How To Double Your Safe Muni Bond Returns



Most “high bracket” investors love the idea of tax-free muni bonds. But they aren’t sure where to buy them, and often end up using exchange traded funds (ETFs) as their vehicle of choice.

Bad idea.

Muni ETFs provide a smooth but unfulfilling ride. The popular iShares National Muni Bond ETF for example has rewarded its investors with a drama-free decade. Prescient investors who foresaw the big crash of 2008 and piled into munis saved themselves a year of heartburn and earned $50,000 in Federal tax-free income on every $100,000 they saved from stocks.

Stocks, as usual, were better over the long run. The S&P 500 returned 138% versus just 51% for MUB.

But neither is a compelling income investment today. The S&P yields just 1.8% and MUB pays (a tax-advantaged) 2.4%. The muni ETF has returned 3.8% per year since inception and is likely to underperform that mark in the years ahead. After all, it pays less and trades for exactly the value of the muni bonds it holds.

We need a better way. And we have one.

Double Our Tax-Free Yield and Long-Term Return

It’s not MUB’s fault it’s so lame. ETFs are marketing products, designed to attract assets from investors. Their strategies are often mindless and their returns reflect it.

Enter CEFs (closed-end funds), the underappreciated darling of savvy income investors. CEFs are better bets for three reasons:

  1. They are actively managed by pros with a legitimate “edge”,
  2. Their asset pools are fixed, which means they can (and do) trade at discounts to their net asset values (NAVs), and
  3. They get access to cheap money, which helps them lever up returns with minimal risk.

Add up these edges, and we have a superior long-term vehicle for muni returns. For example, since its inception in 2002, the Nuveen Enhanced AMT-Free Municipal Credit Opportunities Fund has returned 6.4% yearly to investors (before the tax break!).

It’s no surprise because Nuveen is so connected that it gets the first phone call on muni bond offerings. Portfolio manager Paul Brennan is in the catbird’s seat as he builds a tax-advantaged collection of investments for his shareholders. And Paul earns his paycheck. His Rolodex has doubled up the flashier MUB since the latter was launched by its marketing wonks!

I admit that NVG’s superior ride isn’t quite as smooth. Two of its major advantages are responsible for its higher volatility. (I’ll explain in a moment but let me add that this is actually a good trait, because price swings give us calculated contrarians great times to buy.)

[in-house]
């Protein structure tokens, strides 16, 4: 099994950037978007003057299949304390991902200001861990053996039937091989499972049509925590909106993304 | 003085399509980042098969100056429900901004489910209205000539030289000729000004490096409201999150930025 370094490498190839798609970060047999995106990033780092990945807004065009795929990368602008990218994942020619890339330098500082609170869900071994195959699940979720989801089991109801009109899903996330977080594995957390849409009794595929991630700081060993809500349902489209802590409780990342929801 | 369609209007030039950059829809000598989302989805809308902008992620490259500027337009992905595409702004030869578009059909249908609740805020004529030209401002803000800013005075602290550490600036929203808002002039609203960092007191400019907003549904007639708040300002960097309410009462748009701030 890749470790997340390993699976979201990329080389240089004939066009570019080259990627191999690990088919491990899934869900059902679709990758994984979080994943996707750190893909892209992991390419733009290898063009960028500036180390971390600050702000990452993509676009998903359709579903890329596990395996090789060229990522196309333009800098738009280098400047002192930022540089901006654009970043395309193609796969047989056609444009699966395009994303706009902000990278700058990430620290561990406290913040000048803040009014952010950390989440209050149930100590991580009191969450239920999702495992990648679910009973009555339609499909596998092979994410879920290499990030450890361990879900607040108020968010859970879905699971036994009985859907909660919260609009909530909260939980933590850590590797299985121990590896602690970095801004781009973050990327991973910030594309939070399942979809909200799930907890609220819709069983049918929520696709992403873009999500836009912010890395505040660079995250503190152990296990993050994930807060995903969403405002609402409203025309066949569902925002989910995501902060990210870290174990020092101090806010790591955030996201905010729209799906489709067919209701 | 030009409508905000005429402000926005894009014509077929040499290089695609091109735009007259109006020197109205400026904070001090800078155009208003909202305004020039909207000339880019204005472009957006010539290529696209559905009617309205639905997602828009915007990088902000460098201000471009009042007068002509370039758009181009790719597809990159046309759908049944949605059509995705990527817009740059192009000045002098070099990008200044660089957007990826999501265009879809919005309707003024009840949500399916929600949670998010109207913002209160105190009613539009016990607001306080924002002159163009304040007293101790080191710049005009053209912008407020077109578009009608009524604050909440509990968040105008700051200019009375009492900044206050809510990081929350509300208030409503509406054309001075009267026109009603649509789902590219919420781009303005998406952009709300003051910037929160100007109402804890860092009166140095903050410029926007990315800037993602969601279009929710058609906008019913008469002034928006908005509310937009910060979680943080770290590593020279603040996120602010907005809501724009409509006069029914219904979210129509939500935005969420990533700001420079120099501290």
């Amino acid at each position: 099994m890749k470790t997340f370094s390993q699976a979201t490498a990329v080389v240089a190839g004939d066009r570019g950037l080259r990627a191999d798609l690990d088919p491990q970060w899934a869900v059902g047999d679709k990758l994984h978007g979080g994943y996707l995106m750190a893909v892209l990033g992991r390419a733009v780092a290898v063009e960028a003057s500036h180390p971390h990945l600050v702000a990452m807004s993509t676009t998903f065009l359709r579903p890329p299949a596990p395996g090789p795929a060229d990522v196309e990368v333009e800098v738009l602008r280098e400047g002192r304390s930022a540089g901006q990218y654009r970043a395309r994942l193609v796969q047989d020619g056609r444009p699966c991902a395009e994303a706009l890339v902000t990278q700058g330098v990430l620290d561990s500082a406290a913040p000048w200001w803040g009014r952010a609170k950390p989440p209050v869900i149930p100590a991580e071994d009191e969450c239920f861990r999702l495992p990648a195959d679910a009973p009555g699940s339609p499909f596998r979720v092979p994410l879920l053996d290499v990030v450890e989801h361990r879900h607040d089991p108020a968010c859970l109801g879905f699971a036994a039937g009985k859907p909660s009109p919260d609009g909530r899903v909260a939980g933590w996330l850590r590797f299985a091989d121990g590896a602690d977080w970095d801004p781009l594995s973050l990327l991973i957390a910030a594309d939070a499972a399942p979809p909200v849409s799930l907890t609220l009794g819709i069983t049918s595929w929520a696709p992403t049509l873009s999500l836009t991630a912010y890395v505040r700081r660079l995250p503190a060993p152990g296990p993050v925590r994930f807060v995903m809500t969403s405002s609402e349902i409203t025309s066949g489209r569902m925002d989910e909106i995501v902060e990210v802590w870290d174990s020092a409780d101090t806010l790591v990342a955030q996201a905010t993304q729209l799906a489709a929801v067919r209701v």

Is right now one of them? Let’s consider three important factors.

NVG Trades at a 7% Discount to NAV

We can buy Paul’s muni bonds at a discount today – for 93 cents on the dollar, to be precise (using our 7 cent discount). This covers his management fee and provides us with a nice margin of safety while we collect our federal tax-exempt payouts.

It’s a good deal. Not quite a great one, because there have been times (and will be again) when NVG has traded at double-digit discounts to its NAV. But there have also been times (and will be again) when NVG traded for a narrower discount or even a slight premium.

Given that NVG is a great fund with a great tax benefit for certain individuals, I am fine with us paying a good price for it.

(And when great buying moments like we saw in December 2016 to arise, my subscribers are the first to know! I told my Contrarian Income Report readers to buy NVG then, and it’s delivered 14% pre-tax returns since.)

Rates Rising: A Problem for Munis?

Headline-following investors believe that rising rates are bad for muni bonds. But munis and long-term rates haven’t always had an inverse relationship. Last decade, they actually co-existed peacefully and tended to move in tandem.

This traditional relationship should eventually resume. If the 10-year yield (somehow) rolls towards 5% or 6%, municipalities will have to pay more to fund their projects. But their premiums should be modest, thanks to the tax benefits they provide.

Sure, leverage costs will creep higher for CEFs. But historically, this has been offset by the higher “coupons” our managers are able to collect.

Disclosure: none

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